With each other (we work to ensure the success of those around us)
With our tribe (we understand and prioritize those that support us)
With candidates (we prioritize the candidate experience)
With prospects (we work to understand the pain they are feeling that we can solve for)
With customers (we work to turn our customers into heroes within their organizations)
In Armory’s view, the DNA of DevOps is as follows:
Team of coordinated specialists
Oriented to a common goal
Servant leader providing coordination and communication
Empathetic in dealing with others
Trust in the rest of the team
Dedication to a common goal
Selflessness, adherence to the greater good
Determination and resilience in the face of difficulty
Honesty with the leader and the rest of the team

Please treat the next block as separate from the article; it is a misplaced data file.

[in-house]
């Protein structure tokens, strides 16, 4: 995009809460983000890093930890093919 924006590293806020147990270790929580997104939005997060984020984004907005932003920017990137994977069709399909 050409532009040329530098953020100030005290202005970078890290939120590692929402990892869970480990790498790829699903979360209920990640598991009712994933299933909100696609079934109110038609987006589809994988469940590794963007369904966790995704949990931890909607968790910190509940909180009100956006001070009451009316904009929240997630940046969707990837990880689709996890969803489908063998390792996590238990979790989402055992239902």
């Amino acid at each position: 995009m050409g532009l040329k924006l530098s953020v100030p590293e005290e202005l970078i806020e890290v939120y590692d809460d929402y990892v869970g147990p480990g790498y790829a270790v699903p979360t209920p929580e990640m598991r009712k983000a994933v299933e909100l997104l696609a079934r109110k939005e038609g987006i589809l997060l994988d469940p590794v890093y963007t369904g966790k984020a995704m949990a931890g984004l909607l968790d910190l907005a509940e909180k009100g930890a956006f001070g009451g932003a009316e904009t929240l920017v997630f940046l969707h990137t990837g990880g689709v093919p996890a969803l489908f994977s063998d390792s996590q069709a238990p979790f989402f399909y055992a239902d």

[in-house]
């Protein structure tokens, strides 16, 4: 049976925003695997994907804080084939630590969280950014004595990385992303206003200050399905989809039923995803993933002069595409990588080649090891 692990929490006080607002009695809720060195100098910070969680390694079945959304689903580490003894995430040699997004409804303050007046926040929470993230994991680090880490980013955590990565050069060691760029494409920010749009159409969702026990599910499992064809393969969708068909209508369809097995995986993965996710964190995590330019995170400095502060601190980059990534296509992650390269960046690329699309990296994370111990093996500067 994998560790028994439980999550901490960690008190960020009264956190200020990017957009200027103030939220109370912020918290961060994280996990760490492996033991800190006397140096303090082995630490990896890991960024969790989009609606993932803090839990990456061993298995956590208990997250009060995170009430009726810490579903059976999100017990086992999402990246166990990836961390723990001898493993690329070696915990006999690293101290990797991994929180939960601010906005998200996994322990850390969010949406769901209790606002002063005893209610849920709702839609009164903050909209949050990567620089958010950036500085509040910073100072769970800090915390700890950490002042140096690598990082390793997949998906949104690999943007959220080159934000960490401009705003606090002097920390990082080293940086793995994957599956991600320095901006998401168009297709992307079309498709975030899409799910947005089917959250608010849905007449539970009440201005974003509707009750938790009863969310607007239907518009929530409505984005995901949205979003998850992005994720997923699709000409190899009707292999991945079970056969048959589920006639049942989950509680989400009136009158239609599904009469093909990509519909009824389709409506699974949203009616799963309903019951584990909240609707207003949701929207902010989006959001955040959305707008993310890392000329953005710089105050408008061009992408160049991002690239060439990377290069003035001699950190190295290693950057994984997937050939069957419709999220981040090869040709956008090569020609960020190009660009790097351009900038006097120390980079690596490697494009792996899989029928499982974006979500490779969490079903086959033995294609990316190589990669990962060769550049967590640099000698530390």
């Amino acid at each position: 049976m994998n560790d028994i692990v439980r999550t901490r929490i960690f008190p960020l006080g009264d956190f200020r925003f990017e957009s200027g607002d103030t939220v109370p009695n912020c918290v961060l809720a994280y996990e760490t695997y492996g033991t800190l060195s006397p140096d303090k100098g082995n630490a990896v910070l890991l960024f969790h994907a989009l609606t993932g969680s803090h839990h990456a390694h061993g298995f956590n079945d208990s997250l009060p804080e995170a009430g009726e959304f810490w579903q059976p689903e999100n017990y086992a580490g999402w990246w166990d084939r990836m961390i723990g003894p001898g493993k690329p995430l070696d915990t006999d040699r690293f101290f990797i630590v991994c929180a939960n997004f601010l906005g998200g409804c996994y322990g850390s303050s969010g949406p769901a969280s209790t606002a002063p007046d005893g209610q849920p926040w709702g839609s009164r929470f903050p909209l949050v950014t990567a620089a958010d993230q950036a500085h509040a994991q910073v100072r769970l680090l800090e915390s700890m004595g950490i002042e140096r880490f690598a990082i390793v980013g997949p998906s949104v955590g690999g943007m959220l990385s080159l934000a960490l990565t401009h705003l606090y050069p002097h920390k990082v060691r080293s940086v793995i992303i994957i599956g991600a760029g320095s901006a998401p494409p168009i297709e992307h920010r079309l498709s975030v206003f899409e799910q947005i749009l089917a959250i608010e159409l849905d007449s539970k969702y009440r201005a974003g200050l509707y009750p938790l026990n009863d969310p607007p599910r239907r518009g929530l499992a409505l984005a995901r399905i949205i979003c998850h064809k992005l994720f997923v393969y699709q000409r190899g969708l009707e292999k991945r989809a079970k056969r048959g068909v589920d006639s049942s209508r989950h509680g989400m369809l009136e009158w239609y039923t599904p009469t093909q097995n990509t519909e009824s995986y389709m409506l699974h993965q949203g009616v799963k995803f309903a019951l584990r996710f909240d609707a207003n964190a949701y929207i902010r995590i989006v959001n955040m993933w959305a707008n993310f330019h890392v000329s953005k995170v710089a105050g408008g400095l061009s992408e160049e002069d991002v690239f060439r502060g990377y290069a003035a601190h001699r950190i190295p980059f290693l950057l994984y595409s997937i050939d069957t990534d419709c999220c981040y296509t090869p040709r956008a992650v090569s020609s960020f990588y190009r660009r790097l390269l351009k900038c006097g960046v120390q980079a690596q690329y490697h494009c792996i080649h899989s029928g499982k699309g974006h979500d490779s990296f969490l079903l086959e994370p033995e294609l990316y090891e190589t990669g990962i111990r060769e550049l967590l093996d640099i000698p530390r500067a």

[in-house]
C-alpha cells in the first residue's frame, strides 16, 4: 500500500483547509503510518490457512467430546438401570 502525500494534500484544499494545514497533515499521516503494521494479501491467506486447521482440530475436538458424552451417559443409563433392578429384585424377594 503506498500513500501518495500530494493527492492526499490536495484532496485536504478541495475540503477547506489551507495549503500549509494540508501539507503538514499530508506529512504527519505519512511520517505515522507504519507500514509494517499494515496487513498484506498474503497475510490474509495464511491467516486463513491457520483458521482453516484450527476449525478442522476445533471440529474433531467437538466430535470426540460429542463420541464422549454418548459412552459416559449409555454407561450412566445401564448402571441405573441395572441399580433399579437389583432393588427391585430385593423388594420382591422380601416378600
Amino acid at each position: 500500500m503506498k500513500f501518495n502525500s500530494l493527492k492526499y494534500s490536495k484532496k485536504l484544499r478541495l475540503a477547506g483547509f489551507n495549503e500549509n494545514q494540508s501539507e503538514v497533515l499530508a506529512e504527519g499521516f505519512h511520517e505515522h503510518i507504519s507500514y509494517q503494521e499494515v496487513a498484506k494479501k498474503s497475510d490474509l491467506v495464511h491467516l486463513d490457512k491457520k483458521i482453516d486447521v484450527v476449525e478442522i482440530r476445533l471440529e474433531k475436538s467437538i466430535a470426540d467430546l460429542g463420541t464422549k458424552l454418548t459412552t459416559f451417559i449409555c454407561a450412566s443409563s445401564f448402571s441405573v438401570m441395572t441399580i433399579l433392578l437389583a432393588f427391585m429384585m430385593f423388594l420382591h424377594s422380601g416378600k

Commitment to the mission
What techniques and tools are most effective for scaling DevOps?
My personal DevOps tenets are ACAMS+ (Agile, Culture, Automation, Metrics, Sharing, PLUS whatever is important to the customer, i.e. compliance or innovation) which provide a great framework for scaling DevOps. The important thing to remember is that each tenet is equally important. Metrics, for example, are just as important as culture. Focusing on the team, and the processes that make a team successful, enables effective, scalable DevOps.
What are some real-world problems you, or your clients, are solving by scaling DevOps? (Use cases you like to highlight.)